The Rover

The opening to David Michod's visionary The Rover gives only a single title card setting the scene. We're in the outback, and it's “ten years after the collapse.” We don't know, and we don't ever learn, what this collapse actually is. Of course, the horrifying element that slowly reveals itself is that gradually, things are getting worse. As Guy Pearce's tipsy straggler listlessly drinks in an abandoned bar in the middle of the desert, the score swells and shakes, blaring like a single air-horn that gets longer each time it plays. It's last call in the world's final bar.

Pearce's Eric is too groggy to see the carnage outside. A brawling trio of criminals have just wrecked their vehicle, and recovered from their accident by absconding with Eric's four-door. Suddenly, stupor over: Eric pursues the trio in a car chase that's at once tense and hilariously sensible. As they pick up the pace, so does Eric in a second car, aggressively following without approaching violence. When they reach out to fire a gun in his direction, he slows down and placidly falls behind. With the accents and location, it feels very much like a rebuttal to Mad Max, in that here is an existence so sparse that taking a life definitively becomes the very last option.

The criminals, which include Scoot McNairy as Henry, eventually distance themselves from Eric, who continues at a methodical pace. His shoulders slumped, his patchy facial hair suggesting an indifference to hygiene, Eric seems like a person already defeated, and his only quest is to recover the car. Tracing steps takes him to Rey (Robert Pattinson), Henry's younger brother. Rey claims he knows where they're going. Eric takes him on as co-pilot, with gun firmly planted against Rey's temple.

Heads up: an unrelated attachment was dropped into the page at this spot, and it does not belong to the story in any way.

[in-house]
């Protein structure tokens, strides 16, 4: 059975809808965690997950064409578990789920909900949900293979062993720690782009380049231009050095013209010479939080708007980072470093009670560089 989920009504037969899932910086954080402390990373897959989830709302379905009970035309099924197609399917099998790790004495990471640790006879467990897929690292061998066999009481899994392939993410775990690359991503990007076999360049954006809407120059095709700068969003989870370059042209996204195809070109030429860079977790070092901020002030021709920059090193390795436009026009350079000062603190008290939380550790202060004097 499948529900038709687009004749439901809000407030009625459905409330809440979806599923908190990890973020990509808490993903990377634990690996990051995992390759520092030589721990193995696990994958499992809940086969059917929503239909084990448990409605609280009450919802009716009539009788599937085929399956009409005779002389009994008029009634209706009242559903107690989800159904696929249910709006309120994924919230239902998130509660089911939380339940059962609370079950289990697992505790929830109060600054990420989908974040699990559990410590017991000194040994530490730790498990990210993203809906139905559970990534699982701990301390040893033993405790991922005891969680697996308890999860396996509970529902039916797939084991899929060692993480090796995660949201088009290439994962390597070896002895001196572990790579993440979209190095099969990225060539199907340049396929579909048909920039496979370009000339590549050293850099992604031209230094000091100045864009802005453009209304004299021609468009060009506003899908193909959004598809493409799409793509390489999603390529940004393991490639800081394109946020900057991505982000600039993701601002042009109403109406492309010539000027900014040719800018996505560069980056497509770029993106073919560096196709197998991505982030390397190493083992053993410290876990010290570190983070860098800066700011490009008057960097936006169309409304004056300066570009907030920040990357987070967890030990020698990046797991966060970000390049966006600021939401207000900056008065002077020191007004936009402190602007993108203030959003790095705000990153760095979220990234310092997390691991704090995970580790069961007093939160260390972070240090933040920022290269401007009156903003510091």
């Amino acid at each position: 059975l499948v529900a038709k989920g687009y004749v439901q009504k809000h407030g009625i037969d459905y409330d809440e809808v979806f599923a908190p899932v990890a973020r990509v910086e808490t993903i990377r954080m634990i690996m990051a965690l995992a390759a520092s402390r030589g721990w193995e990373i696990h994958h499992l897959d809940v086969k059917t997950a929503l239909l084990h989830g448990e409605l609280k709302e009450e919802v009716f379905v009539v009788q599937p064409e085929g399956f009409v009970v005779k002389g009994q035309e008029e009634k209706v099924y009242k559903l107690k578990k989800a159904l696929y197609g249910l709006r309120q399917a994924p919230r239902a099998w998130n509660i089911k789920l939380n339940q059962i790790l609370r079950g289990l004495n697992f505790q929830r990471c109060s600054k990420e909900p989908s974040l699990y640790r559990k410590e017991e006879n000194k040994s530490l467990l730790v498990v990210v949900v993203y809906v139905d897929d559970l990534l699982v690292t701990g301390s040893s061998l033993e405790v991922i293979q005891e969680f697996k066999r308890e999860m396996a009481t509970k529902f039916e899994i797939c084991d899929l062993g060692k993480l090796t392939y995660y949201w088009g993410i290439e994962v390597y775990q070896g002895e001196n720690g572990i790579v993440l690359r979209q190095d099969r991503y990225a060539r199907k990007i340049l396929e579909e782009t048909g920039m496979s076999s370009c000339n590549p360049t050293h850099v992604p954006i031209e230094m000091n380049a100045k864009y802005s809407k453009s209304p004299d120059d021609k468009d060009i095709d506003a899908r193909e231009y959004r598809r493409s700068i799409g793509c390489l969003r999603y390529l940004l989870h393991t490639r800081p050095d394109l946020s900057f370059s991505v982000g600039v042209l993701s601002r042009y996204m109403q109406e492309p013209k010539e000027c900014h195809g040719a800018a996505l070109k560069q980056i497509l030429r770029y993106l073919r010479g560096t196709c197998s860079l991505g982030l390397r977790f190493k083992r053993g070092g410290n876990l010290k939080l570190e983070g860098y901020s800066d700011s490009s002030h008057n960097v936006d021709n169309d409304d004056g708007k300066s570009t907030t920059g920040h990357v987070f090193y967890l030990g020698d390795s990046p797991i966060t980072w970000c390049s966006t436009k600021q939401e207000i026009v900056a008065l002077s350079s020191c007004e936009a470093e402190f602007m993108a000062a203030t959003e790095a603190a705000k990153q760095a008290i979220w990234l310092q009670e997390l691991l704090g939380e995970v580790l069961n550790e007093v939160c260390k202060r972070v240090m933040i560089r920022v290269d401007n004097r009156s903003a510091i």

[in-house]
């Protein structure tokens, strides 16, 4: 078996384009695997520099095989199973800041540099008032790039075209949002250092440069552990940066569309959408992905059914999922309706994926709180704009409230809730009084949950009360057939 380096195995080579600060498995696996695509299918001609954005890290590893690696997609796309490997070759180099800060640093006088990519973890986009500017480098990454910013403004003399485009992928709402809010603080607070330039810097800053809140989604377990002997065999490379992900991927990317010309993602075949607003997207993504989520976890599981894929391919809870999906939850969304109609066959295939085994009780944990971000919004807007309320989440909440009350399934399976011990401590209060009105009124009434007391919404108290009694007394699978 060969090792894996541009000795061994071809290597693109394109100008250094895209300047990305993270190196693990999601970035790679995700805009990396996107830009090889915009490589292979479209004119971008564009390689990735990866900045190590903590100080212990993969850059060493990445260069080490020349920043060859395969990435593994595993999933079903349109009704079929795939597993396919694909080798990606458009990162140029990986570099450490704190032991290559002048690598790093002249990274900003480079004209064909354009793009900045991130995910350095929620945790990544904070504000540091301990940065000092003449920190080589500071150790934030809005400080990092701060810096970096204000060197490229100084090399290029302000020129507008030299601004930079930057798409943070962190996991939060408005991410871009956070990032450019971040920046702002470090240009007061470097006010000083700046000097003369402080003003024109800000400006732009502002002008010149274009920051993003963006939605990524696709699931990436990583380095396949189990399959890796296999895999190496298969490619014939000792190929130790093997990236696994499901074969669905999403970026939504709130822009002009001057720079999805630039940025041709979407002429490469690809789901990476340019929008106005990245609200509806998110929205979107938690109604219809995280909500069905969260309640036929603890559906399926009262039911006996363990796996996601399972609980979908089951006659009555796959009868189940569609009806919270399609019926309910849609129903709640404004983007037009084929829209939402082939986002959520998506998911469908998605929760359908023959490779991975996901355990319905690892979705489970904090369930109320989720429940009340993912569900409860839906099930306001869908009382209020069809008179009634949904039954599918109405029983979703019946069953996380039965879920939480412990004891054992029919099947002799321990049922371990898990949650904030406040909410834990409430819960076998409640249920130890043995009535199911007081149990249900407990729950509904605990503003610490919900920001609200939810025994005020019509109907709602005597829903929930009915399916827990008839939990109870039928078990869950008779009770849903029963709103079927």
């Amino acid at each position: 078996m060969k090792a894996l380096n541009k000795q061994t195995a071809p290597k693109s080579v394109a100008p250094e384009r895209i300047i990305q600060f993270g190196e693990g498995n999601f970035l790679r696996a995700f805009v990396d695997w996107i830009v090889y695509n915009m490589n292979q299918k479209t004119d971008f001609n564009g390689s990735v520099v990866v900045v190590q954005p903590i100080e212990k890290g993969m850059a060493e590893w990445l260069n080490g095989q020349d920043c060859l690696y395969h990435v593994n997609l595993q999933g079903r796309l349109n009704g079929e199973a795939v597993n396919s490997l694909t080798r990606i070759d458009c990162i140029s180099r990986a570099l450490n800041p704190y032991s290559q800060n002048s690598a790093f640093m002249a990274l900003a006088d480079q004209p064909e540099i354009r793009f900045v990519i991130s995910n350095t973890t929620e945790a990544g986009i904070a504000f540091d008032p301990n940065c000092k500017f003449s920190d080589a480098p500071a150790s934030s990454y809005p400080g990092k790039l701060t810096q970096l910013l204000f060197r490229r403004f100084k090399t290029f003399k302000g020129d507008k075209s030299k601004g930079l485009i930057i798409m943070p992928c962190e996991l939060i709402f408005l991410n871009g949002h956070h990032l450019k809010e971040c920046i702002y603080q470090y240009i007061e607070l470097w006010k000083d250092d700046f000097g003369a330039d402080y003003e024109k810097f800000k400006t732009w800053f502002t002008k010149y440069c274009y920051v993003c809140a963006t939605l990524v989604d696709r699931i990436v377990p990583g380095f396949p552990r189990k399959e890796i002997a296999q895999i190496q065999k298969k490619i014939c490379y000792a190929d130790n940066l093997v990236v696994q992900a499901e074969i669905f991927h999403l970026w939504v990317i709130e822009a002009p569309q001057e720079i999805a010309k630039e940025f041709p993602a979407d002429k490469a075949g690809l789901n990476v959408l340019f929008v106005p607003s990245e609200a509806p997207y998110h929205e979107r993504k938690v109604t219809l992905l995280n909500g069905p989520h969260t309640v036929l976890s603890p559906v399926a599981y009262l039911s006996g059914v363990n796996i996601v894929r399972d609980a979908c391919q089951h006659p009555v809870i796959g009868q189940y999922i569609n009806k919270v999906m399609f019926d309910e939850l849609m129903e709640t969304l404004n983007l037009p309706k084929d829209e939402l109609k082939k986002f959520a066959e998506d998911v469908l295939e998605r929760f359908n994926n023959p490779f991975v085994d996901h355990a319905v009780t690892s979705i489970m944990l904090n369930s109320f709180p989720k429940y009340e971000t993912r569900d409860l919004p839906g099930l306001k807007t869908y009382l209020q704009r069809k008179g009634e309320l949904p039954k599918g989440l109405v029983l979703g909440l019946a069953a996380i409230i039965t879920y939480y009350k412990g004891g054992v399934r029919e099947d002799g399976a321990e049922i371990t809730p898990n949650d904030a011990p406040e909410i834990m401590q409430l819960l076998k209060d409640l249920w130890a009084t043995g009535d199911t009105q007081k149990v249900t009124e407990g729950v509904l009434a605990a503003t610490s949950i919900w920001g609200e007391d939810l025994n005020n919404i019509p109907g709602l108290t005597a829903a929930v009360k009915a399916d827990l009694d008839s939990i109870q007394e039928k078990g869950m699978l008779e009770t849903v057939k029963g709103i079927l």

Until a few shaky moments in the third act, explaining what should be the inexplicable, The Rover defiantly refuses to categorize the suffering on display. This is an exceedingly bleak film: the setting reminds one of John Hillcoat's western The Proposition, but it's a lot closer to what Hillcoat's The Road should have been. No one cares that the world ended: they're just trying to find some sort of grace, a calling, something to separate them from the corpses lining the roads. Rey seems like he's hiding something, but it turns out he's mostly just carefully parsing through his own faith. It's a faith born out of ignorance, but the film doesn't judge or demean him. Rey is from the American South, and Pattinson plays him like a chihuahua, jumpy and eager but consistently petrified. He gets in one poorly-planned shootout that ends with him crying in his hands, talking about how he “just wanted to fight.” Rey is a young man seeking a purpose. Eric gives him one, which becomes the film's big moral question.

As for that shootout, it's very much like all the violence in this film. The Rover is an upsettingly violent movie, one that will induce squirminess in all but the most stoic viewer. Each bullet lands, and it's a mess. Nearly every single character at the film's beginning is dealing with a serious wound of one kind or another, slowly bleeding out. With very few characters onscreen, it's a way to illustrate how society is still slowly breaking, slowly giving way to rot. The hopelessness doesn't feel like a pose, however. The Rover acknowledges this dissolution with the blackest of humor. One military outpost is staffed by three people, and yet the radio drones commands all day. And no one, lest not the gas station, accepts anything but American money. Eric chastises them because it's merely “pieces of paper”, and suddenly a frustration sets in, one that reveals the world's corruption coming home to roost.

David Michod made his name with the electrifying family saga Animal Kingdom, a twisty potboiler that depicted the ecosystem of a family of criminals fighting to get to the top of their own food chain. The Rover continues that metaphor: the characters are runty, beat-up slabs of meat, reacting instinctually, and frequently non-verbally, to signs of calamity. Michod's film understands that when petty violence occurs, they are not men asserting themselves, but sad, desperate animals, scurrying to get free. Viewers recall that staggering moment in Animal Kingdom when the drug-addled Sullivan Stapleton staggers out to an open field with the cops in hot pursuit, barefoot, shirtless and desperate. The Rover, while more narrow in focus, continues that single-minded depiction of primal men who can't seem to escape their limitations.